Launching a funding appeal for the $56 million (50 million euros) operation, the World Health Organization released its initial response plan to the Zika virus outbreak.
The unprecedented outbreak of the virus, first discovered in Uganda in 1947, has become a global concern, with Zika now strongly suspected of causing two serious neurological disorders, microcephaly and Guillain-Barre syndrome.
‘The UN agency on February 1 declared the surge in cases of microcephaly and Guillain-Barre and their possible link to Zika an international public health emergency.’
The UN's health agency said it needed $25 million to fund its own response plan, while an additional $31 million would support the work of key partners. "The strategy focuses on mobilising and coordinating partners, experts and resources to help countries enhance surveillance of the Zika virus and disorders that could be linked to it," a WHO statement said.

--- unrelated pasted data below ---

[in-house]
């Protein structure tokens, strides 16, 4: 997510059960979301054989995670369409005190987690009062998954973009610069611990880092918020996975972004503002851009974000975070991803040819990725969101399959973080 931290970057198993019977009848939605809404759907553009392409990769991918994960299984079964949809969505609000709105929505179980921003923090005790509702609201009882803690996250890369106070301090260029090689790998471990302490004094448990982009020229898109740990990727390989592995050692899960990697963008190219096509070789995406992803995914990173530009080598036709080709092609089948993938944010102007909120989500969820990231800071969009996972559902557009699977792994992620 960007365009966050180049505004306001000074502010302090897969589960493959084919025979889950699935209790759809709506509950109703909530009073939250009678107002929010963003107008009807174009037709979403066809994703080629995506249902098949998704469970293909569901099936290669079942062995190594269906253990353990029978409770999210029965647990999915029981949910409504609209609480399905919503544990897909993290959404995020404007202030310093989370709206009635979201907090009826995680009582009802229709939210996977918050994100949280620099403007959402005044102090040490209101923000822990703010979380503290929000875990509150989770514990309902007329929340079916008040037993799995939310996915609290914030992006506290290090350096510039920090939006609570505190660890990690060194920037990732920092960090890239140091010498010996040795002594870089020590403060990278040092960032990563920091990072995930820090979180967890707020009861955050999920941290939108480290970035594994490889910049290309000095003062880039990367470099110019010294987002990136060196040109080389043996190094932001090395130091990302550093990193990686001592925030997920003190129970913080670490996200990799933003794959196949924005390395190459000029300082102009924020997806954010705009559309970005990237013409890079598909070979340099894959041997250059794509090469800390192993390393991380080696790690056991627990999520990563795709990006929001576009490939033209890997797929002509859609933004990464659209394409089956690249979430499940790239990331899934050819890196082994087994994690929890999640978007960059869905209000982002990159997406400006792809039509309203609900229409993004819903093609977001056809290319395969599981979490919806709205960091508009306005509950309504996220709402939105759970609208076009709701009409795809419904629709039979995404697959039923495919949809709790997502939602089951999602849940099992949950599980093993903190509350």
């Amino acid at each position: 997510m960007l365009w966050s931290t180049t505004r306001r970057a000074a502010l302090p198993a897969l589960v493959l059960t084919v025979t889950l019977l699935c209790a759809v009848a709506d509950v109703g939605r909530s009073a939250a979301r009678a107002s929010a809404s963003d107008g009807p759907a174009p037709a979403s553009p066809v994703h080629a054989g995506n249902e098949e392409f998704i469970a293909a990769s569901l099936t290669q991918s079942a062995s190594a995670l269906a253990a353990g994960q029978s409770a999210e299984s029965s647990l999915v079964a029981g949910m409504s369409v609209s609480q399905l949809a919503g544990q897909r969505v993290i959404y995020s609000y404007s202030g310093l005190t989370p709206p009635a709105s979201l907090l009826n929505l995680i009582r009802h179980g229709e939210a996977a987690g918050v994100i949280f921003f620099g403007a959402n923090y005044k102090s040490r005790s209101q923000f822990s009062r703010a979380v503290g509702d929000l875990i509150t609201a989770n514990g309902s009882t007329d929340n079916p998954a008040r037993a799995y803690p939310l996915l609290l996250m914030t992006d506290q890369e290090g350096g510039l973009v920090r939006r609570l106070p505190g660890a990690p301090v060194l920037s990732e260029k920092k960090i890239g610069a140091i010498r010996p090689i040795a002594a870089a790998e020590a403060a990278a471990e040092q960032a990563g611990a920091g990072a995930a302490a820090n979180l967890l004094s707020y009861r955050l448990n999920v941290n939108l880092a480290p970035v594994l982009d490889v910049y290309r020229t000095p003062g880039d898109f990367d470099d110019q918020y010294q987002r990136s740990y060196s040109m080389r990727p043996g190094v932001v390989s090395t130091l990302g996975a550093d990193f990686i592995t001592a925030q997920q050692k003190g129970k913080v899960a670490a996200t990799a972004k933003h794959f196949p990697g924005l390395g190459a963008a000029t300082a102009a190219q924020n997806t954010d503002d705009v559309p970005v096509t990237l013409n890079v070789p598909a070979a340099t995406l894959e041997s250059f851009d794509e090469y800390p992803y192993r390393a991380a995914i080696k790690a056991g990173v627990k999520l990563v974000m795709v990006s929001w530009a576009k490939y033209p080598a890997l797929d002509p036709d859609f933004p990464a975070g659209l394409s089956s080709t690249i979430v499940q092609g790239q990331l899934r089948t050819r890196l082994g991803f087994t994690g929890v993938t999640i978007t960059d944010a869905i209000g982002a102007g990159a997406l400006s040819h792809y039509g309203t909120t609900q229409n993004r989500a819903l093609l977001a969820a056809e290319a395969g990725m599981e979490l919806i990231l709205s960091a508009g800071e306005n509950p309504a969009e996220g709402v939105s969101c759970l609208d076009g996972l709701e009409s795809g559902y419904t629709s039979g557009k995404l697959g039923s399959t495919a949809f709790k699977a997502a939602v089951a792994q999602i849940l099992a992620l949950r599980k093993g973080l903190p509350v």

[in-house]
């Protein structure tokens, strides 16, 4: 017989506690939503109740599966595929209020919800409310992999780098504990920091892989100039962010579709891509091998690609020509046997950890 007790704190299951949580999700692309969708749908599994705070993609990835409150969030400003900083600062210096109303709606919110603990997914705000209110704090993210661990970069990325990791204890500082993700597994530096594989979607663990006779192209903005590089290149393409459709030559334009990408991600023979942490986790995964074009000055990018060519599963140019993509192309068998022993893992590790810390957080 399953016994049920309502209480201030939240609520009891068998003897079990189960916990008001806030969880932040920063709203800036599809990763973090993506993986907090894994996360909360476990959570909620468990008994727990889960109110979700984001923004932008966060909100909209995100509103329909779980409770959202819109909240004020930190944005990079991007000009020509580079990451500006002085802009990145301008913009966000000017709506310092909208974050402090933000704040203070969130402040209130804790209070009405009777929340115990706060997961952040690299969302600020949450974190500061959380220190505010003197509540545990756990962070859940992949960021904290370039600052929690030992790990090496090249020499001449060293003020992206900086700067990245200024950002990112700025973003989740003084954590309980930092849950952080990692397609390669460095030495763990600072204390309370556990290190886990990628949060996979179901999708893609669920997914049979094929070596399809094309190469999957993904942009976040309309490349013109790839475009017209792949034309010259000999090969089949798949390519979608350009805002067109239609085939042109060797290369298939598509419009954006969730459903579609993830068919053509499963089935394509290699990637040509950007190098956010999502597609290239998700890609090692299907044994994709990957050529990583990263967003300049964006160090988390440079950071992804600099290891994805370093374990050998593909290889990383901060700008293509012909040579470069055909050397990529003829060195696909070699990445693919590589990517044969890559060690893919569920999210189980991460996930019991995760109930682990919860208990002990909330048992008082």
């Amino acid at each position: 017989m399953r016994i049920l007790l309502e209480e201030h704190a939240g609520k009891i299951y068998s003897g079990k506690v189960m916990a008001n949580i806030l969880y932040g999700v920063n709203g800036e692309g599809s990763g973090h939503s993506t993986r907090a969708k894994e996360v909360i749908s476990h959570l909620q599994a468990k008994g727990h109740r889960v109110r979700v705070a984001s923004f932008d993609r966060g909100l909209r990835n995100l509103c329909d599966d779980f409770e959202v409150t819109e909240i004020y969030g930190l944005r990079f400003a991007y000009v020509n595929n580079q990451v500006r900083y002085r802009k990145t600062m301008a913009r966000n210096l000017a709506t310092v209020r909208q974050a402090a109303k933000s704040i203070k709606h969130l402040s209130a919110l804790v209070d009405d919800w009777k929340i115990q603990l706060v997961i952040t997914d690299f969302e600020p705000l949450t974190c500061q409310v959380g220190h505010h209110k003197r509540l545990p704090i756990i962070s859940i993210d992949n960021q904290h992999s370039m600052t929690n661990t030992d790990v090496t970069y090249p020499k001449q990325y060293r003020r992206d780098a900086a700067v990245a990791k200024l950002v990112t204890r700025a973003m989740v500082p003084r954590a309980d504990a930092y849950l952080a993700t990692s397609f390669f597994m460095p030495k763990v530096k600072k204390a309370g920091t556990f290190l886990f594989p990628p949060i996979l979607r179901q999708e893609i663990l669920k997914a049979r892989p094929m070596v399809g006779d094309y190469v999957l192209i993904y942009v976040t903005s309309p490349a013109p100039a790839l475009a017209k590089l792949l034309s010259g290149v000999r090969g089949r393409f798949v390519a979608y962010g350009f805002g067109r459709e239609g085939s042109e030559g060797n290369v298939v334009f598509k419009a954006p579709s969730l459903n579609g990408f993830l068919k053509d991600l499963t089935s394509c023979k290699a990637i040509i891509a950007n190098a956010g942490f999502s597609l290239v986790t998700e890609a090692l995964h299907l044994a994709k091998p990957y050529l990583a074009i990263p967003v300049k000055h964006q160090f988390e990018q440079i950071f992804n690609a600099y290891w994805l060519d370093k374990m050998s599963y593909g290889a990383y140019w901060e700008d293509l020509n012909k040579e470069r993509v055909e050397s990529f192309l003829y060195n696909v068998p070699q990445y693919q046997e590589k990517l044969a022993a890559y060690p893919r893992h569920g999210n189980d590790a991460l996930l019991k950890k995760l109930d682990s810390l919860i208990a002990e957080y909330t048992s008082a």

Other priorities are to control the populations of the mosquito species that carries Zika, as well as "communicate risks, guidance and protection measures, provide medical care to those affected and fast-track research and development of vaccines," testing and treatment, the statement added.
The outbreak has predominantly affected the Americas, with Brazil the hardest-hit country by far. While Zika itself typically involves mild, flu-like symptoms, global anxiety has been driven by the likely link to microcephaly -- which can cause severe birth malformations and defects -- and Guillan-Barre, which can cause brain damage and even death.
WHO said it was financing its initial operations from an "emergency contingency fund". The UN agency on February 1 declared the surge in cases of microcephaly and Guillain-Barre and their possible link to Zika an international public health emergency.